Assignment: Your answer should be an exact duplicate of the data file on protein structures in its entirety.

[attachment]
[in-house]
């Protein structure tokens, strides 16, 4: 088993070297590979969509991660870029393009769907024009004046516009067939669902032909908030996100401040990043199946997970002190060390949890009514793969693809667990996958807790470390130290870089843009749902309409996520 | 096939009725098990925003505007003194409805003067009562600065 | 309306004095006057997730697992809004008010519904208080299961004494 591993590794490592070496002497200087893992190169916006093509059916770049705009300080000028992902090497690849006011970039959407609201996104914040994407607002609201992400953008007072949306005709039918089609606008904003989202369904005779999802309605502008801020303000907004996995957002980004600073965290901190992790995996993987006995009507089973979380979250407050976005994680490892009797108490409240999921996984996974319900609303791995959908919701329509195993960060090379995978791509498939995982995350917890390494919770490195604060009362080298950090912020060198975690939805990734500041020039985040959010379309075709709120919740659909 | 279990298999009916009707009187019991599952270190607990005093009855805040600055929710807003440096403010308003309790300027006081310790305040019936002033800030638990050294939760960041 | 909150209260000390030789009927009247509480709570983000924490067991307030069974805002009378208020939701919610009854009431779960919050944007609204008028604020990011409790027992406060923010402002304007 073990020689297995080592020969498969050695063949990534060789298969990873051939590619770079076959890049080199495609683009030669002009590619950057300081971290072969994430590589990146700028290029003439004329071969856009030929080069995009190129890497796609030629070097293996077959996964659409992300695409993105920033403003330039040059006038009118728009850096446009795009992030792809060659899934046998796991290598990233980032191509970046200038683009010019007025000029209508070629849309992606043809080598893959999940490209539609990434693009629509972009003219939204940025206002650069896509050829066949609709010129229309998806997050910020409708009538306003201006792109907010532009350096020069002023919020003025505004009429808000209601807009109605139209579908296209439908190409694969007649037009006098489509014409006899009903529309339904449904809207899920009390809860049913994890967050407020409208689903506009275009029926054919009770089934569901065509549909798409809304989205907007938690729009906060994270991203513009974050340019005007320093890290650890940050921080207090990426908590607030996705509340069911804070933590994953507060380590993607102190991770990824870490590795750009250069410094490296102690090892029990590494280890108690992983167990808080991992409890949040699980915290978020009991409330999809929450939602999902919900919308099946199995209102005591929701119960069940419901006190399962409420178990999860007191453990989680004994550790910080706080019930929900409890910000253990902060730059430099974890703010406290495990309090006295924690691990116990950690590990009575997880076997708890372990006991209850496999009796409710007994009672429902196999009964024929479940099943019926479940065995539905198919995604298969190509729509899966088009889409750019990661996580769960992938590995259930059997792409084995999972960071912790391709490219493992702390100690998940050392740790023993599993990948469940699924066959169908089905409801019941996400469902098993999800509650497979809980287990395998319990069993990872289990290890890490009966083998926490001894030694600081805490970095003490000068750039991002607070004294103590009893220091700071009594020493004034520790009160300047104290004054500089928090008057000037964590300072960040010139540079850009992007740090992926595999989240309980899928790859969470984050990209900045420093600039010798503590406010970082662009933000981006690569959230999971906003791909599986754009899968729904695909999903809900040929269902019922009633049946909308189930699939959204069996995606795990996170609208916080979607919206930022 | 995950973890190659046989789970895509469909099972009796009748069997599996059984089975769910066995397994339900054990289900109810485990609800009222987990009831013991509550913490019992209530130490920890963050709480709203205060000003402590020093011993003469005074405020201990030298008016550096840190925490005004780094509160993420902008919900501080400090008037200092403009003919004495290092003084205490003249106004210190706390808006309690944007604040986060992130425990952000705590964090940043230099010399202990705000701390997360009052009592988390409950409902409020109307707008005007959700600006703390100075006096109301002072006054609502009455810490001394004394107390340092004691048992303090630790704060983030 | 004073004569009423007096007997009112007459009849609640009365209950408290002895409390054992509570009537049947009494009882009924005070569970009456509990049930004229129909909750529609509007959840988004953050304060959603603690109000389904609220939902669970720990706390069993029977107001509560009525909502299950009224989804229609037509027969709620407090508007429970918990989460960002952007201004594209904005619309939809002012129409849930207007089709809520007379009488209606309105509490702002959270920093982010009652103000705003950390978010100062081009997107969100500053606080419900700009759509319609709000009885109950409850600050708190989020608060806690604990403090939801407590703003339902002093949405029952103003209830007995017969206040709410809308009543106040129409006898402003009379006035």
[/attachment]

[in-house]
């Protein structure tokens, strides 16, 4: 088993070297590979969509991660870029393009769907024009004046516009067939669902032909908030996100401040990043199946997970002190060390949890009514793969693809667990996958807790470390130290870089843009749902309409996520 | 096939009725098990925003505007003194409805003067009562600065 | 309306004095006057997730697992809004008010519904208080299961004494 591993590794490592070496002497200087893992190169916006093509059916770049705009300080000028992902090497690849006011970039959407609201996104914040994407607002609201992400953008007072949306005709039918089609606008904003989202369904005779999802309605502008801020303000907004996995957002980004600073965290901190992790995996993987006995009507089973979380979250407050976005994680490892009797108490409240999921996984996974319900609303791995959908919701329509195993960060090379995978791509498939995982995350917890390494919770490195604060009362080298950090912020060198975690939805990734500041020039985040959010379309075709709120919740659909 | 279990298999009916009707009187019991599952270190607990005093009855805040600055929710807003440096403010308003309790300027006081310790305040019936002033800030638990050294939760960041 | 909150209260000390030789009927009247509480709570983000924490067991307030069974805002009378208020939701919610009854009431779960919050944007609204008028604020990011409790027992406060923010402002304007 073990020689297995080592020969498969050695063949990534060789298969990873051939590619770079076959890049080199495609683009030669002009590619950057300081971290072969994430590589990146700028290029003439004329071969856009030929080069995009190129890497796609030629070097293996077959996964659409992300695409993105920033403003330039040059006038009118728009850096446009795009992030792809060659899934046998796991290598990233980032191509970046200038683009010019007025000029209508070629849309992606043809080598893959999940490209539609990434693009629509972009003219939204940025206002650069896509050829066949609709010129229309998806997050910020409708009538306003201006792109907010532009350096020069002023919020003025505004009429808000209601807009109605139209579908296209439908190409694969007649037009006098489509014409006899009903529309339904449904809207899920009390809860049913994890967050407020409208689903506009275009029926054919009770089934569901065509549909798409809304989205907007938690729009906060994270991203513009974050340019005007320093890290650890940050921080207090990426908590607030996705509340069911804070933590994953507060380590993607102190991770990824870490590795750009250069410094490296102690090892029990590494280890108690992983167990808080991992409890949040699980915290978020009991409330999809929450939602999902919900919308099946199995209102005591929701119960069940419901006190399962409420178990999860007191453990989680004994550790910080706080019930929900409890910000253990902060730059430099974890703010406290495990309090006295924690691990116990950690590990009575997880076997708890372990006991209850496999009796409710007994009672429902196999009964024929479940099943019926479940065995539905198919995604298969190509729509899966088009889409750019990661996580769960992938590995259930059997792409084995999972960071912790391709490219493992702390100690998940050392740790023993599993990948469940699924066959169908089905409801019941996400469902098993999800509650497979809980287990395998319990069993990872289990290890890490009966083998926490001894030694600081805490970095003490000068750039991002607070004294103590009893220091700071009594020493004034520790009160300047104290004054500089928090008057000037964590300072960040010139540079850009992007740090992926595999989240309980899928790859969470984050990209900045420093600039010798503590406010970082662009933000981006690569959230999971906003791909599986754009899968729904695909999903809900040929269902019922009633049946909308189930699939959204069996995606795990996170609208916080979607919206930022 | 995950973890190659046989789970895509469909099972009796009748069997599996059984089975769910066995397994339900054990289900109810485990609800009222987990009831013991509550913490019992209530130490920890963050709480709203205060000003402590020093011993003469005074405020201990030298008016550096840190925490005004780094509160993420902008919900501080400090008037200092403009003919004495290092003084205490003249106004210190706390808006309690944007604040986060992130425990952000705590964090940043230099010399202990705000701390997360009052009592988390409950409902409020109307707008005007959700600006703390100075006096109301002072006054609502009455810490001394004394107390340092004691048992303090630790704060983030 | 004073004569009423007096007997009112007459009849609640009365209950408290002895409390054992509570009537049947009494009882009924005070569970009456509990049930004229129909909750529609509007959840988004953050304060959603603690109000389904609220939902669970720990706390069993029977107001509560009525909502299950009224989804229609037509027969709620407090508007429970918990989460960002952007201004594209904005619309939809002012129409849930207007089709809520007379009488209606309105509490702002959270920093982010009652103000705003950390978010100062081009997107969100500053606080419900700009759509319609709000009885109950409850600050708190989020608060806690604990403090939801407590703003339902002093949405029952103003209830007995017969206040709410809308009543106040129409006898402003009379006035």